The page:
I am so excited to share with you Lou Lumenick’s column about my father and Lucille Ball from The New York Post. As I mentioned in Bringing Back The Old Hollywood, Lucille Ball was a family friend from the time I was a young child. After reading Lou’s column (excerpted below), I now really understand why!!
“In last week’s column, I covered three recently released B pictures that Lucille Ball — whose 100th birthday is being celebrated this year — made during her busy 1935-42 stay at RKO. Today, I’m reviewing four films that premiered on DVD in August as part of Sony’s Screen Classics by Request program, which Lucy made at Columbia Pictures between 1947 and 1951. Apparently originally intended as a set for retail release, they are now available only individually through this manufacture-on-demand service — but will reportedly be offered as a set at the beginning of November.
Lucy had actually been under contract to Columbia, at $75 a week, in the early ’30s, after her stint as a Goldwyn Girls dancer. She did bits in films like “Broadway Bill,” before supporting the Three Stooges in “Three Little Pigkins” — and Lee Tracy in her first credited feature, “Carnival” (1935) before being dropped and going to RKO.
Her RKO tenure was followed by a star buildup at MGM, which blamed unfairly her for the failure of such lackluster films as “Meet the People” (1944) and let Lucy go after “Two Smart People” (1946), the only one of her MGM titles that’s not available on DVD.
After that, Lucy kept busy as a freelancer. Douglas Sirk’s independently produced and highly watchable thriller “Lured” (1947) and, at Universal, “Lover Come Back” opposite George Brent, were followed by her return to Columbia, where she was signed for a single film. This was apparently at instigation of S. Sylvan Simon, who had just relocated to Gower Gulch as a director-producer after directing many films at MGM (including “Abbott and Costello in Hollywood” in which Lucy had played herself).
Simon directed the first of her films, “Her Husband’s Affairs,” whose script is credited to Ben Hecht and Charles Lederer of “His Girl Friday” fame. She’s cast as the wife of advertising executive Franchot Tone, who resists her efforts to help his market an embalming fluid that also serves as a hair restorer. While her character can be seen as a prototype for “I Love Lucy” and Lucy tries hard in her scatterbrained role, there’s a notable lack of chemistry with the former Mr. Joan Crawford. The cast includes Edward Everett Horton, who appeared in several episodes of her later TV series.
When her radio series “My Favorite Husband” became a hit, Ball was offered a three-picture, non-exclusive deal with Columbia at $85,000 per picture. This time she was provided a more simpatico co-star in the form of William Holden, another World War II veteran who was far more successful at relaunching his Hollywood career than Tone was. Holden was later probably the biggest star to make a guest appearance in “I Love Lucy.”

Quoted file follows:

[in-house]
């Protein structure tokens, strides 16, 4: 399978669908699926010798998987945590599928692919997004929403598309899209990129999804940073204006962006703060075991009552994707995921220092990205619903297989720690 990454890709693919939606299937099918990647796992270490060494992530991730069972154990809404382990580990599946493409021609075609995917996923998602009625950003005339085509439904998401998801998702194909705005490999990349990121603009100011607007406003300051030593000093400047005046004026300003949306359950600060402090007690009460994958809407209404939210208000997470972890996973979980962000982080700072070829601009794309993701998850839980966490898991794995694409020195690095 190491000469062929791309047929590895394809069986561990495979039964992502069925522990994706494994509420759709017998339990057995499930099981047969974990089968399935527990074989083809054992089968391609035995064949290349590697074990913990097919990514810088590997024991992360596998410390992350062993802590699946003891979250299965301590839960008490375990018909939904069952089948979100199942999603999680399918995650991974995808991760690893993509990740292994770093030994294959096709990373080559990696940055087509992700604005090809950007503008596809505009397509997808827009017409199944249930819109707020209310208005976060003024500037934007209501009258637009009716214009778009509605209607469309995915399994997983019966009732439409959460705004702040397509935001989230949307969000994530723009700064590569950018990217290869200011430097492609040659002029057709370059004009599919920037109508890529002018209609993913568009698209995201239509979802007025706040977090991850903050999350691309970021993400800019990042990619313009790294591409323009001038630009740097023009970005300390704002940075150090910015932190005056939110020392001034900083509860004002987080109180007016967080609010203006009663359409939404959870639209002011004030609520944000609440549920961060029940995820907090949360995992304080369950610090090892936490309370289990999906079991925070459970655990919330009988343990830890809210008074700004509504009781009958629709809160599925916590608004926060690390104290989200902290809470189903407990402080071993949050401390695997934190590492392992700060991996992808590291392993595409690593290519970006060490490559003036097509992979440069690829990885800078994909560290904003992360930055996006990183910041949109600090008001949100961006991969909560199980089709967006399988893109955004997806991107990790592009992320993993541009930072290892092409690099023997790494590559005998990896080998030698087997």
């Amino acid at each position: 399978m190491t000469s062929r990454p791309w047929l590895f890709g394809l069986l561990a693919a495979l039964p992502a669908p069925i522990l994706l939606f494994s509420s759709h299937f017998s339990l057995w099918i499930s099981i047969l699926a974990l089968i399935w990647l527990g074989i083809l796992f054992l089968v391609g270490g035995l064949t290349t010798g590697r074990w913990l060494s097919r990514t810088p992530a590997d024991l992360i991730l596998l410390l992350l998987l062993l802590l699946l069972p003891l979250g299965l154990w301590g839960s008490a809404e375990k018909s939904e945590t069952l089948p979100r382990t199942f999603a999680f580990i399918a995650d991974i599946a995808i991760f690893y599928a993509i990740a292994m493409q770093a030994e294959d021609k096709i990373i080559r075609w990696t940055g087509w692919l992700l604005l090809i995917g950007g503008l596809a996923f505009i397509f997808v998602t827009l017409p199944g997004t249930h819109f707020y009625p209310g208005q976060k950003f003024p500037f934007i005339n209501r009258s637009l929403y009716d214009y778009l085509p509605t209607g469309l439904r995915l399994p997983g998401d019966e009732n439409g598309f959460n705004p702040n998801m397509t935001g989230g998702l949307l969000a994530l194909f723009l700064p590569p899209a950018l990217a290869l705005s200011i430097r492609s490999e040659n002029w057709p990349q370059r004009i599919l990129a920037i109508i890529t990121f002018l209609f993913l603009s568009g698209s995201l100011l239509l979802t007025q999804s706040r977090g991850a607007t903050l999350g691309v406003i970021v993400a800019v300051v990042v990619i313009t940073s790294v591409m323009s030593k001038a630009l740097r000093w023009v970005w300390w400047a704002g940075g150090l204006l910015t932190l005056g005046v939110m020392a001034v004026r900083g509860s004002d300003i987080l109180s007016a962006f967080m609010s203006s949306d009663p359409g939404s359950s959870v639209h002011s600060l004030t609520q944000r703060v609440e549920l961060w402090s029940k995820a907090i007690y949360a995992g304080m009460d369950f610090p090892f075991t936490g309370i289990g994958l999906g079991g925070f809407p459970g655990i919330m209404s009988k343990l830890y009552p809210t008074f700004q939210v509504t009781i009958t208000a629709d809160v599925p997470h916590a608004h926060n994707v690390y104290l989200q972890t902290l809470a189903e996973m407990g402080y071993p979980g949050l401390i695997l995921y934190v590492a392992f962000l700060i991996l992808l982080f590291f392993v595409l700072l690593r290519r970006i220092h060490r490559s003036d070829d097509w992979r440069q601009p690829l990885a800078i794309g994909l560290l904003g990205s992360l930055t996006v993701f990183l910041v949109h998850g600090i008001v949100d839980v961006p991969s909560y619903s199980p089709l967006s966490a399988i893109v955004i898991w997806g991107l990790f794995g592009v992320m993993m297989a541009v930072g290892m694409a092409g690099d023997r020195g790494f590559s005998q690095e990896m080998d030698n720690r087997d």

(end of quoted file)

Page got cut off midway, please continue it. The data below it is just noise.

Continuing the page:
Directed by comedy veteran Lloyd Bacon for Simon’s production company, “Miss Grant Takes Richmond” (1949) stars Lucy as a naive secretary who takes a job in a real-estate office that’s a front for bookie Holden. Both of them are afforded ample comic opportunities in the bright script by Nat Perrin, Devery Freeman — and Frank Tashlin, a former cartoonist who would eventually turn director. The excellent supporting cast includes James Gleason, Frank McHugh — and Charles Lane, a character actor Lucy had worked with more than once at RKO and would work with her again on “I Love Lucy.”
Bacon again directed for Lucy’s funniest Columbia effort, “The Fuller Brush Girl” (1950). This was a spinoff from “The Fuller Brush Man” (1949), a popular comedy for which Simon had borrowed Red Skeleton — who he had directed many times at MGM. Skeleton wasn’t available for a sequel, though he does have an amusing cameo in “The Fuller Brush Girl.”
Lucy’s talents as a slapstick comedian are finally given free rein here in this wacky story about an unauthorized door-to-door saleswoman who gets up mixed up in murders and a smuggling plot involving the conniving boss of her boyfriend. The boyfriend is played by another future TV legend, Eddie Albert, and the boss by Jerome Cowan (between stints as Mr. Dithers in episodes of Columbia’s long-running “Blondie” series).
Solo credit for the script goes to Tashlin, and the film is full of his trademark surreal gags — especially in the lengthy climax set on a ship with a barrel full of dynamite. There is one costume that will be extremely familiar to fans of “I Love Lucy.”
Unfortunately for Lucy’s movie career, her champion at Columbia, S. Sylvan Simon, sadly died of a heart attack in May, 1951. Despite her sucess opposite Bob Hope in Paramount’s “Fancy Pants” (1950), studio chief Harry Cohn famous tried to get out of the third film on her contract by offering her top billing in a Sam Katzman cheapie, “The Magic Carpet.”
I am so grateful to Lou Lumenick for illuminating Dad’s role in Lucy’s career.
And I am so proud to be my father’s son.